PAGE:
Oil prices extended gains Thursday after Russia signaled it was ready to cut output before a key producers’ meeting aimed at boosting energy markets as the coronavirus pandemic strangles demand.US benchmark West Texas Intermediate rose 4.6 percent to US$26.26 a barrel, while Brent crude, the international benchmark, jumped 2.7 percent to $33.73.Read also: Chinese oil refiners to lift April production to 2019 levels Oil exporting group OPEC, led by top producer Saudi Arabia, and others – including Russia – will meet via video conference later Thursday and expectations are growing they will agree to reduce output to support prices.Prices are at near-two-decade lows with travel restrictions and lockdowns around the world throttling demand, and Riyadh and Moscow locked in a vicious price war.But Saudi Arabia and Russia, the world’s second-biggest producer, now look set to draw a line under their dispute to help stabilize battered markets.Moscow said Wednesday it is willing to cut output by about 1.6 million barrels a day, or about 15 percent, Bloomberg News reported, smoothing the path towards a deal. A key question had been whether the US would join any deal, but analysts say a fall in America’s crude output forecast released earlier this week is likely enough to satisfy Riyadh and Moscow for now. Another key meeting takes place Friday, when G20 energy ministers hold talks remotely to discuss steps to steady the market.Read also: Pertamina to go ahead with higher oil production plan despite oil price crashStill, analysts caution that the devil will be in the detail, and an output cut deemed too small could send prices down even further.A cut of just 10 million barrels a day “might not trigger much of rally and probably eventually see selling pressure drive crude back to the low-mid $20s”, said Edward Moya, senior market analyst with OANDA.He also cautioned that a “turn for the worse could happen” which derails a deal, adding that “the following 24 hours will be critical for global oil prices”.Topics :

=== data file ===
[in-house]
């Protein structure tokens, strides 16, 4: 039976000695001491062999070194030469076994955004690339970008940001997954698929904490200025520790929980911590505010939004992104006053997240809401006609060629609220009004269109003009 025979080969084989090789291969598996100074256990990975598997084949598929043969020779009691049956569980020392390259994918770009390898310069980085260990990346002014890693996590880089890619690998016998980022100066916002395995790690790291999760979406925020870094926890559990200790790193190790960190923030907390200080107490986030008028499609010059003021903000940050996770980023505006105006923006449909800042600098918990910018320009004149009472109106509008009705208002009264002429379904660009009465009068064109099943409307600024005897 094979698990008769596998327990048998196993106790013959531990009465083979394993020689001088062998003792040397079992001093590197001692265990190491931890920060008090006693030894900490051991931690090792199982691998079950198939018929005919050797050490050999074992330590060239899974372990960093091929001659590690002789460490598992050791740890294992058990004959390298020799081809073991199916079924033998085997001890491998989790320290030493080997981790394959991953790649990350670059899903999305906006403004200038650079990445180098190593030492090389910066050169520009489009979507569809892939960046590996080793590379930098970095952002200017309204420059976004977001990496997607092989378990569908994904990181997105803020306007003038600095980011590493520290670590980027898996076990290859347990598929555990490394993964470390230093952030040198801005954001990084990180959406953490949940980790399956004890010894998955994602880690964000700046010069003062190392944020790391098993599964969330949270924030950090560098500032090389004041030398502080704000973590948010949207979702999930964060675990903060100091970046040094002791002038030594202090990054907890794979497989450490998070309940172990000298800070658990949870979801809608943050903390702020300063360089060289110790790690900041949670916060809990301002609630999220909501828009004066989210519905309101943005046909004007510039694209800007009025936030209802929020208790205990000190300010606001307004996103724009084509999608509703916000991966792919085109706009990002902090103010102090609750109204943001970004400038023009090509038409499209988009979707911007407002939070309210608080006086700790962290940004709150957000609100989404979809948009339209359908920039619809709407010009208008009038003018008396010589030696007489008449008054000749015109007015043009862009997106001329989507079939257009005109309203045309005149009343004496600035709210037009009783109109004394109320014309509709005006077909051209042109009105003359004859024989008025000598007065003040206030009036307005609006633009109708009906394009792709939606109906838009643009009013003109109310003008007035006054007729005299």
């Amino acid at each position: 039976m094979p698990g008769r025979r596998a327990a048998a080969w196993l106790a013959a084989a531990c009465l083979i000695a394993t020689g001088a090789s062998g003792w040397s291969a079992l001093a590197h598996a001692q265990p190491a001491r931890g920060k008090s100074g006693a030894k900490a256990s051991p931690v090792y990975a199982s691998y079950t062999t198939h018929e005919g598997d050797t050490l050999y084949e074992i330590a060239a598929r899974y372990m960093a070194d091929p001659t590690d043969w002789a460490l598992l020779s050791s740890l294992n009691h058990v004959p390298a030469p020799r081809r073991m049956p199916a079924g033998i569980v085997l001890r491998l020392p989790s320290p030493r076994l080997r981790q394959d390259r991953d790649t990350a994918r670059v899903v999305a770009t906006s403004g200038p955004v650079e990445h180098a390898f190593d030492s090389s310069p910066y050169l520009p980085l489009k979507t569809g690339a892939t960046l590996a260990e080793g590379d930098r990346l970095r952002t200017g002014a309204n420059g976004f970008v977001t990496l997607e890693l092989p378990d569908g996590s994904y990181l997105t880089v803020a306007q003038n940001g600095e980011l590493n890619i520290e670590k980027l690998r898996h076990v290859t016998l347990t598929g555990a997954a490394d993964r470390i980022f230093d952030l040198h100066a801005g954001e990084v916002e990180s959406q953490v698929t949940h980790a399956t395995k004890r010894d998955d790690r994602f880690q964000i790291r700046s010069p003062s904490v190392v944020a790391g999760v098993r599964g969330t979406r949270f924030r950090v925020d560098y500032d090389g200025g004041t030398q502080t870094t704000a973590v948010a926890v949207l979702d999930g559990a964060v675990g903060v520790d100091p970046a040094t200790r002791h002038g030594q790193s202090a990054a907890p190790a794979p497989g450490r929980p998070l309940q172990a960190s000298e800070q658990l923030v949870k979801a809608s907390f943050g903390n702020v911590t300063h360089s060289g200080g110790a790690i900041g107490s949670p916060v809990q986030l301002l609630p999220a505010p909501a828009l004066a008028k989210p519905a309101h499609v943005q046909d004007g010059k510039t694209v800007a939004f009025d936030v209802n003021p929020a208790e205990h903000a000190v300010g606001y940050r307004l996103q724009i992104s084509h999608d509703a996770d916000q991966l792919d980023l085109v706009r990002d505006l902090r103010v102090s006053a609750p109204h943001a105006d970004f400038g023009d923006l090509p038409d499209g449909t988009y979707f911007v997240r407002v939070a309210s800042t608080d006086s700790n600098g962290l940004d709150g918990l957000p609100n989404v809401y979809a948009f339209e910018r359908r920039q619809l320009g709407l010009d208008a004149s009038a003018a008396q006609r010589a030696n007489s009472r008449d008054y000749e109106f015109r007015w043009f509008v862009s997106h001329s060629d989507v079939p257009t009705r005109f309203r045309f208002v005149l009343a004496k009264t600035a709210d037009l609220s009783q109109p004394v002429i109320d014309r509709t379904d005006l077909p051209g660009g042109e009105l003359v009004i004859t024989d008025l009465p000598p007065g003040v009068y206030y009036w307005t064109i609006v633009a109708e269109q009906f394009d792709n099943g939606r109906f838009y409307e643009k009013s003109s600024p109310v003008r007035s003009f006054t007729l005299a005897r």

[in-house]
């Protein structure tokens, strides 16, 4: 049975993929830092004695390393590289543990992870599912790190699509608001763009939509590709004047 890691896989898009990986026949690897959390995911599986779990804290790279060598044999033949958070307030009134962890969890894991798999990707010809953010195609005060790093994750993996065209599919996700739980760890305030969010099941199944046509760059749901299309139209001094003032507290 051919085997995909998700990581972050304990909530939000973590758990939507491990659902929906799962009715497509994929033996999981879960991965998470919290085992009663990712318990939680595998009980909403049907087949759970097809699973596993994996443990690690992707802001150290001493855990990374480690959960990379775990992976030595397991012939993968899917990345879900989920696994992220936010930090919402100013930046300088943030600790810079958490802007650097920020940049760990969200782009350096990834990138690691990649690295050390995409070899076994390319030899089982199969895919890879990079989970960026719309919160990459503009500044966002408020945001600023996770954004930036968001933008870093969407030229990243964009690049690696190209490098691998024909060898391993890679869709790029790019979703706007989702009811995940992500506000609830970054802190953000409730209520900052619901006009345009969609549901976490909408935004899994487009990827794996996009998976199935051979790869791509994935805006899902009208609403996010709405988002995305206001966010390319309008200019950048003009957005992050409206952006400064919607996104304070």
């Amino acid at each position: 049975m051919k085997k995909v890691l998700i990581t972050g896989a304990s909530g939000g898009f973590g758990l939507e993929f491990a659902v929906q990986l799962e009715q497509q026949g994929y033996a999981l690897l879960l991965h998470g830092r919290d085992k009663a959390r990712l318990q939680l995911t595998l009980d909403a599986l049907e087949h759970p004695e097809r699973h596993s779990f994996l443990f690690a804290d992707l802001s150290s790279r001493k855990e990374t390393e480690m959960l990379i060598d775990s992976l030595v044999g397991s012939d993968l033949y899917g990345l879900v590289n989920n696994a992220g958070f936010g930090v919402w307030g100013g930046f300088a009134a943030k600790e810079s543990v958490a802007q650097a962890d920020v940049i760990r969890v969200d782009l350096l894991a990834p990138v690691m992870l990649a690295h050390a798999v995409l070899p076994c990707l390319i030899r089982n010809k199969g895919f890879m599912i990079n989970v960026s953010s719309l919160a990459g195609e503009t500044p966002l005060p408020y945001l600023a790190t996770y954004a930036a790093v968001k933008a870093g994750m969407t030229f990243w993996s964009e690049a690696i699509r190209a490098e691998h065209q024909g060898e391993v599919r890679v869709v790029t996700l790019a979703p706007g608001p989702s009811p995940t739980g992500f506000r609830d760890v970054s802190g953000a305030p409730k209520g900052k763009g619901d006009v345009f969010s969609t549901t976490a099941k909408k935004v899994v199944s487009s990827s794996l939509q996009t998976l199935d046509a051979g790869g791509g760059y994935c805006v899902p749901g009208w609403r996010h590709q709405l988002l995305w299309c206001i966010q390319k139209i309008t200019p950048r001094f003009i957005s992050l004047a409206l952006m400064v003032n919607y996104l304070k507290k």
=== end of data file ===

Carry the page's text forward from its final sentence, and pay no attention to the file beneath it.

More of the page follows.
There is also a change in attitude towards calories and sugar over the festive period. “Our customers tell us that around Christmas time, they want something a bit more indulgent compared to what they normally have for the rest of the year,” says Briony Raven, global coffee and packaging director at Pret a Manger. It’s a habit also observed by Phil Smith, head of category at retail and foodservice manufacturer UCC Coffee: “Calories just don’t seem to count at Christmas.”New flavoursThen there’s the innovation factor. Coffee shops constantly revamp their festive menus to create a buzz when they are unveiled. That’s a calculated move.“Cafés and coffee shops often become known for certain seasonal flavours that draw in customers every year, but they’re also looking for the next big thing in festive hot drinks,” says Smith. “The Christmas season is a contest to see who can create the biggest, most popular or most exciting hot drink. It gives coffee shops a USP and if done well it can make them virtually famous via the press and social media.”Costa’s showstopper for 2019 is a new Irish Velvet range, comprising latte, cappuccino, hot chocolate and frostinos each flavoured with non-alcoholic Irish coffee sauce. That’s joined by a new Festive Spiced Cappuccino and its first Christmas Tea, a blend of Sri Lankan tea leaves and “aromatic winter spices”. Meanwhile, Starbucks has unveiled a Toasted Marshmallow Hot Chocolate as its Christmas centrepiece. “Each year we’ve seen growth in our festive range by providing a modern twist on familiar flavours,” says a Starbucks spokeswoman.Full screen in popup Certain things are synonymous with Christmas. Michael Bublé coming out of hibernation. The annual dash for the supermarket turkeys. And, of course, the Starbucks red cups.Yes, festive hot drinks have fast become a calendar event. For proof, just look at the number of Twitter and Instagram posts under the Starbucks #redcup hashtag. A Toasted Marshmallow Hot Chocolate is the star of Starbucks’ festive lineup this year, combining marshmallow syrup with mocha sauce, topped with marshmallow flavoured whipped cream and caramelised sugar (rsp: from £3.10)Source: Starbucks Caffè Nero’s Caramelised Almond range includes a latte and a hot chocolate variant (rsp: £3.40), with the latter crowned the Huffington Post’s Best Christmas Hot Drink for 2019.Source: Caffè Nero Instagram 1/4 show caption Costa’s new Irish Velvet range comprises a latte, capuccino, hot chocolate and frostino variants (rsp: £2.95-£3.45) Next While Starbucks may claim to be the “original creator of festive hot drinks” – marked by the introduction of its Christmas Blend into UK stores in 1998 – it’s now just one of many players in this market. Costa, Caffè Nero, Greggs, Pret a Manger and independents are all bringing out their own festive blends.Yet retail has been notably absent from this boom. Aside from the odd festive product, the hot drink aisles largely fail to reflect the excitement in the out-of-home arena.So just how lucrative are festive drinks? What is the secret to their success? And can retail get in on the act?Big businessThere are no exact figures on the size of the Christmas-themed beverages market, but overall spend at the likes of Starbucks and Costa suggests it’s big business. According to Worldpay, shoppers spend more in coffee shops in December than any other month of the year. The average sale is worth £7.62 over the entire month – a figure that rises to £10.50 on 23 December.And the festive drinks menu will heavily influence where consumers spend that money, Harris Interactive data shows. Of the shoppers who buy into festive hot drinks, 64% would be likely to base their choice of coffee shop on their Christmas drink offer. Pret A Manger’s Crème Brûlée Latte is finished off with whipped cream and a sprinkle of brown sugar (rsp: £3.00)Source: Pret A Manger Pret is similarly focusing on innovation. Last year, it doubled its original range of festive hot drinks to keep up with demand. “It just keeps getting bigger every year,” says Raven.Retail potentialYet on the retail side, Christmas hot drinks remain a fairly small business. There are few options on the supermarket shelves. In Tesco, for example, there are only two SKUs available: Taylor’s Limited Edition Christmas Blend ground coffee and Tassimo Costa Gingerbread Latte. Previous Emotional connectionThe popularity of these drinks may seem at odds with their nutritional content. For these beverages would certainly fall foul of the sugar police. According to research from online marketplace Onbuy.com, Caffè Nero’s Caramelised Almond Hot Chocolate contains 38.5g of sugar – the equivalent of more than nine teaspoons – and Pret’s hot chocolates are even worse. A cup of its Mint Chocolate or Hazelnut Hot Chocolate contains more than 11 teaspoons (47.9g) of the white stuff, yet the chain says shoppers are still flocking to buy the products.That’s because the love of these beverages is far more emotional than rational. In our Harris Interactive survey of Christmas hot drink consumers, 48% said they were a sign that Christmas had begun. More than four in 10 said the drinks got them into the festive spirit. And they are willing to pay for this feeling.“Shoppers are willing to spend more on seasonally themed beverages because of the emotional response they trigger,” explains Megan Carnegie, consumer behaviour analyst from Canvas8. “They mark the beginning of the holidays and people’s annual traditions.” Source: JDEThe success of the latter proves there is an appetite for such drinks. The Tassimo Costa Gingerbread Latte has reached 380,000 households since launching in October 2018 [Kantar 52 w/e 3 November 2019] and is now worth over £1m. And Nescafé says its Gingerbread Latte took £1.3m in the last 12 weeks of 2018 alone. If you ask Mintel senior foodservice analyst Trish Caddy, there is a huge gap in retail for festive hot drinks. “Almost a fifth of British adults still don’t buy hot drinks outside of the home, suggesting there’s massive missing potential to attract these drinkers – more than 10 million people,” she explains.That’s because the majority of these 10 million simply prefer making their drinks at home, according to Mintel research. So providing those shoppers with an at-home festive hot drink could prove lucrative. “There is a clear gap in the market to target this new generation of at-home hot drinks enthusiasts looking to replicate the coffee shop experience through festive innovations,” says Caddy.Indeed, Harris Interactive found 57% of shoppers who buy festive hot drinks out of home would buy a similar product from the supermarkets. Plus, 77% would be willing to pay a premium for a festive variant.UCC’s Smith sees opportunity for a bit of in-store theatre in this area. “There is potential to create an area in store similar to Tesco’s recipe cards, giving shoppers everything they need for their festive hot drink, from syrups and mini marshmallows to cream and sprinkles, all in one place,” he suggests.This could prove the ideal option. Because it’s hard for ready-made retail products to keep up with the fast-paced, ever-changing festive menus of the coffee shop. Plus, stocking Christmas-themed products carries a certain risk, Smith warns. “The pitfalls with seasonal drinks and packaging is the time scale in terms of usage. You have to be very careful that you don’t overproduce or over-order on Christmas products because come January 1, they will no longer be relevant.”But if retailers get it right, they may just give the Starbucks red cups a run for their money.